When I was in elementary school, the denominational private school I studied with had a series of readers that drew from all sorts of children’s/young adult novels that I wrote down and later planned to read in whole. This and the next two CBR Reviews will focus on them. First is Barbara Corcoran’s 1974 novel, A Dance to Still Music.
Margaret is a teenager who has lost her hearing from an unexpected sickness. Trapped in a silent, lonely world, she and her mother have moved from their Maine home to Florida in hopes of prosperity. Margaret’s mother has bad luck with men, and having been conned by one to this Florida job, is bitter and angry. Margaret is too, but because, you know, she can’t hear. She decides to run away back to Maine, but is stopped by two fateful meetings: the hitting of a young fawn on the highway, and its subsequent rescue by a quirky and self-sufficient woman named Josie. Together, these women nurse the deer and form their own unconventional family.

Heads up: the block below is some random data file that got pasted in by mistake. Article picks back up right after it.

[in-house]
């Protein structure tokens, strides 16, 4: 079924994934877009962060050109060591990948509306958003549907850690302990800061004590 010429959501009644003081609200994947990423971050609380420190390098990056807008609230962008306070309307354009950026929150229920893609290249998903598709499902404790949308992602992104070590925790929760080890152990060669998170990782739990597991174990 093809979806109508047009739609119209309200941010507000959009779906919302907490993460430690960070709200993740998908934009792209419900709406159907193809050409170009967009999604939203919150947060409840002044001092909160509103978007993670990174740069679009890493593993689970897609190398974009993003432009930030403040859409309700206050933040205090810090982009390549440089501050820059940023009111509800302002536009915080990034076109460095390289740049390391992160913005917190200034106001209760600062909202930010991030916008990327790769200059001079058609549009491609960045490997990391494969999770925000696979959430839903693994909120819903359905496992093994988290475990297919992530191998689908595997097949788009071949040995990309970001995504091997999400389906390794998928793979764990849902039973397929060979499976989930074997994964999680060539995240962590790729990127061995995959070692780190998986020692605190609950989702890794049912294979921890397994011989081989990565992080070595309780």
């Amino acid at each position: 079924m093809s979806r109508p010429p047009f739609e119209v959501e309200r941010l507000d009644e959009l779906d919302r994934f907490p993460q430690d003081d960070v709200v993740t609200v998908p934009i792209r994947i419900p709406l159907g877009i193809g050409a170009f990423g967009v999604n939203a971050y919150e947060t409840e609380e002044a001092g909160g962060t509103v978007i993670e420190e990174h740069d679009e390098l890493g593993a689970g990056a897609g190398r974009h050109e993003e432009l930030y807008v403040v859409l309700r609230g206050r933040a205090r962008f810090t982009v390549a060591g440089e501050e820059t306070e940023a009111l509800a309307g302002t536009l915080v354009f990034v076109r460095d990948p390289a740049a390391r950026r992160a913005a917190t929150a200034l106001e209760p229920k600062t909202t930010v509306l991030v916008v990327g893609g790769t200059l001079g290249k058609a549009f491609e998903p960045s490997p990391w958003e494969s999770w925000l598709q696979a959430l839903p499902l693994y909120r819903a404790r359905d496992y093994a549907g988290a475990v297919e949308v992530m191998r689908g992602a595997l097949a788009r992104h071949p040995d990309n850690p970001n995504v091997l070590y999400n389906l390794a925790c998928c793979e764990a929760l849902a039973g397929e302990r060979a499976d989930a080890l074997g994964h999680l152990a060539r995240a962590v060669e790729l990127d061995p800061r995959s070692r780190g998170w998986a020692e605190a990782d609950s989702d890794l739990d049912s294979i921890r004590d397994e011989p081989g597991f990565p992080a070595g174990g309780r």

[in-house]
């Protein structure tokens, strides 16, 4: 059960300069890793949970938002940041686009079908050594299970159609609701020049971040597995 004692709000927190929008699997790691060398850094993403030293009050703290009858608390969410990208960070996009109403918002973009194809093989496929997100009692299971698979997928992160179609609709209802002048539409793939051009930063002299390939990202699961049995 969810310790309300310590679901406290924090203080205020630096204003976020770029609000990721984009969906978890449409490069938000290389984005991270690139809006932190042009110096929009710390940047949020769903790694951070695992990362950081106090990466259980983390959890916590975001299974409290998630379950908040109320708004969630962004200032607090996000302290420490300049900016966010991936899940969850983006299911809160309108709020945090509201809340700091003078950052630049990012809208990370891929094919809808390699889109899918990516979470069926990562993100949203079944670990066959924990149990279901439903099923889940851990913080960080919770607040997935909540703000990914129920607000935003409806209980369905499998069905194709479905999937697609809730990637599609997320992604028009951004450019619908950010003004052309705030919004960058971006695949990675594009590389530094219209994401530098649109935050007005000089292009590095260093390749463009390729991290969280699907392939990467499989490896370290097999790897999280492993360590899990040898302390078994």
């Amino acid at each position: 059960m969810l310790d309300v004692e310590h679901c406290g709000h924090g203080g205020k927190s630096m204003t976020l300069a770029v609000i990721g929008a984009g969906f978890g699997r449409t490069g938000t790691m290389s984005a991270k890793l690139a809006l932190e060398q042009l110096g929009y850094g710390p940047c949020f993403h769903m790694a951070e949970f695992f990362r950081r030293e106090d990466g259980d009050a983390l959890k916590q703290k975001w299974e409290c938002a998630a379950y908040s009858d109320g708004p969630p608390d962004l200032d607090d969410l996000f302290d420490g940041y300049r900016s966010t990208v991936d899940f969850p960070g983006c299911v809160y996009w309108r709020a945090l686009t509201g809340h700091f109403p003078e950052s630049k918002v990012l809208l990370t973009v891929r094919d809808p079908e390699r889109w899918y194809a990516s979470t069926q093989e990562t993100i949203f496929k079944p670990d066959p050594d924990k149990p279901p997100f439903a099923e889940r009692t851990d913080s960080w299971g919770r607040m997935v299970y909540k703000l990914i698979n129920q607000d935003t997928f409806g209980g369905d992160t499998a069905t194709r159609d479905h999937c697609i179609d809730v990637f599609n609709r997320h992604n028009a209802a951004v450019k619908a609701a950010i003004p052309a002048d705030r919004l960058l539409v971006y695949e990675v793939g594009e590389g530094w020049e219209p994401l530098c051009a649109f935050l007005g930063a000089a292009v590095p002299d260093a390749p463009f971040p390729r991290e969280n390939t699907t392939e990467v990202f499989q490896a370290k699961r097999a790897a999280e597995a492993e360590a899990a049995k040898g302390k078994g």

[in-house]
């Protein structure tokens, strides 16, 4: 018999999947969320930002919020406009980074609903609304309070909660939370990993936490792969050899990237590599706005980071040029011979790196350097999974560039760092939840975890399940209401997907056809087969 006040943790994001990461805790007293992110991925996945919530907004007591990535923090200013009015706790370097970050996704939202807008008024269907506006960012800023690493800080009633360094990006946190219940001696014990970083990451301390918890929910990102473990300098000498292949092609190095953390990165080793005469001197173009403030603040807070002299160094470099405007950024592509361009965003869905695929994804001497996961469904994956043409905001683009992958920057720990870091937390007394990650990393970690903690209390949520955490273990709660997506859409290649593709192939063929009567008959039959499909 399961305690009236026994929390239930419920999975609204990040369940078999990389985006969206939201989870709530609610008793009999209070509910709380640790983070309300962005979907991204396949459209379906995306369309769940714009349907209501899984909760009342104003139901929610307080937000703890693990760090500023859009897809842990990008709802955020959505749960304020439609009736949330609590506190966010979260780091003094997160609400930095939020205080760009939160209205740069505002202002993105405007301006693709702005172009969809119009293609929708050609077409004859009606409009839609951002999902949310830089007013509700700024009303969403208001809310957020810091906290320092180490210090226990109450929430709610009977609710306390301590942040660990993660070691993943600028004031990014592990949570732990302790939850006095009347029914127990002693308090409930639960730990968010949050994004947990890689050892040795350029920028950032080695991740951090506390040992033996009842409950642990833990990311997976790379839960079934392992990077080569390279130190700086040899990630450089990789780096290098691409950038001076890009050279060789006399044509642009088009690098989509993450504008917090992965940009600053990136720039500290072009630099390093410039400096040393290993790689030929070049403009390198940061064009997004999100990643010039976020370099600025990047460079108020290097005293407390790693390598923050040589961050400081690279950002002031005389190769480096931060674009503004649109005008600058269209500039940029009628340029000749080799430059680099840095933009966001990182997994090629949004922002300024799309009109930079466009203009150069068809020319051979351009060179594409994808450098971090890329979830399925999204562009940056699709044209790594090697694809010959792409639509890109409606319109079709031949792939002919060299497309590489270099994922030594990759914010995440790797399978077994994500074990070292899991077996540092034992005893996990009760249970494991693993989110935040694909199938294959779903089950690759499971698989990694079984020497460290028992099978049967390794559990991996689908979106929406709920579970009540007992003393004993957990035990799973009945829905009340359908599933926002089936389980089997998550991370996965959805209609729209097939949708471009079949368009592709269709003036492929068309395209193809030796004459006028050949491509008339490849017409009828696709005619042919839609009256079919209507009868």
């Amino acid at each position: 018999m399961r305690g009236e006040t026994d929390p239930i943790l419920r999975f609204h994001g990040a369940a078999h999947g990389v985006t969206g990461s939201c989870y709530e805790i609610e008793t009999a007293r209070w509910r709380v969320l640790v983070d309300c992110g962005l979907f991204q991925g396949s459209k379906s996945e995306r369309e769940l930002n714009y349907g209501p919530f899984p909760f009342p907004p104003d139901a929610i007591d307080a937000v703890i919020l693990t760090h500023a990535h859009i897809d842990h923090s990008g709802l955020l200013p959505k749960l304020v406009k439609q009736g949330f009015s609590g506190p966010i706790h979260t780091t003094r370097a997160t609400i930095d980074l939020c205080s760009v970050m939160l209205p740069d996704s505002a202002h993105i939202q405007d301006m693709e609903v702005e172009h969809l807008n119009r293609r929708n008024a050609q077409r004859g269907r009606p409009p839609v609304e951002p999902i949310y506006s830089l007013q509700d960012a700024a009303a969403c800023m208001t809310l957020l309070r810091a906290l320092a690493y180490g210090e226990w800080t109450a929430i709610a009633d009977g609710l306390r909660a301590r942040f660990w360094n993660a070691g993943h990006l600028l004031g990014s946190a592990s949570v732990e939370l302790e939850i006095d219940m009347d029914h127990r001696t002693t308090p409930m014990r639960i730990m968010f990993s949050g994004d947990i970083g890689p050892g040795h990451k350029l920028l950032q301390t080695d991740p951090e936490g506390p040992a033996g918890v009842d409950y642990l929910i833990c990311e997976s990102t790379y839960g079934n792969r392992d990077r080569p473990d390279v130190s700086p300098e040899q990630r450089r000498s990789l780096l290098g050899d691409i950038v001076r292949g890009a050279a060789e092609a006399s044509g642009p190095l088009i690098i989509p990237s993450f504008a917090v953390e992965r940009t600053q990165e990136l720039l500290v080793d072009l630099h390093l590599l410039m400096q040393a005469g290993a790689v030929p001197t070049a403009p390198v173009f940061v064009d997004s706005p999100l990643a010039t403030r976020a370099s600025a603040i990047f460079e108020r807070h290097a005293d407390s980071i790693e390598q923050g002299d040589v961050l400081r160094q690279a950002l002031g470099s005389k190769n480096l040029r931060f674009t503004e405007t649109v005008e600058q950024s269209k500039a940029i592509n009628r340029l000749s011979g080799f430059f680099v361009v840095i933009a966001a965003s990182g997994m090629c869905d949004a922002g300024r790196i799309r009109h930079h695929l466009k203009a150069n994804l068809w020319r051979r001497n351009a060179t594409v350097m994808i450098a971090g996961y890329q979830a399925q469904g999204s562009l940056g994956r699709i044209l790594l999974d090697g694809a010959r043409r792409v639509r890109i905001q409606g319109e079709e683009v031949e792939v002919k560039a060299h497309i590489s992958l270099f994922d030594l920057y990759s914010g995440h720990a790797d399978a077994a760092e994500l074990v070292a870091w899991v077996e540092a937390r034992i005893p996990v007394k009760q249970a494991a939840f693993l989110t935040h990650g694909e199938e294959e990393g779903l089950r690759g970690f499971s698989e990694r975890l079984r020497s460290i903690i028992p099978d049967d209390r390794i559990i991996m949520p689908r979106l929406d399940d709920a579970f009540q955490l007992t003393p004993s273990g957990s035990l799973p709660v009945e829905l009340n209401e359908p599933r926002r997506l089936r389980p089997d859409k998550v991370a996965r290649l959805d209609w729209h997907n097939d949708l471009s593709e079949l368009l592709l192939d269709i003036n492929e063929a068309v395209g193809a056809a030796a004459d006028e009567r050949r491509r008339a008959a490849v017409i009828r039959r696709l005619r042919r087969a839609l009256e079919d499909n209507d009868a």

What I liked most about this novel is its attention to someone who is facing a challenge or health issue. Margaret’s voice is evocative, letting the reader into her thoughts and providing us a chance to feel empathy for those who may not possess all their senses. This book is probably out of print, but I was able to borrow a copy from my local library. It was a fast and interesting read, filled with the kinds of characterizations one can only find from the YA writing of the 1960s and 70s.
You can also read this review on my personal blog, The Universe Disturbed.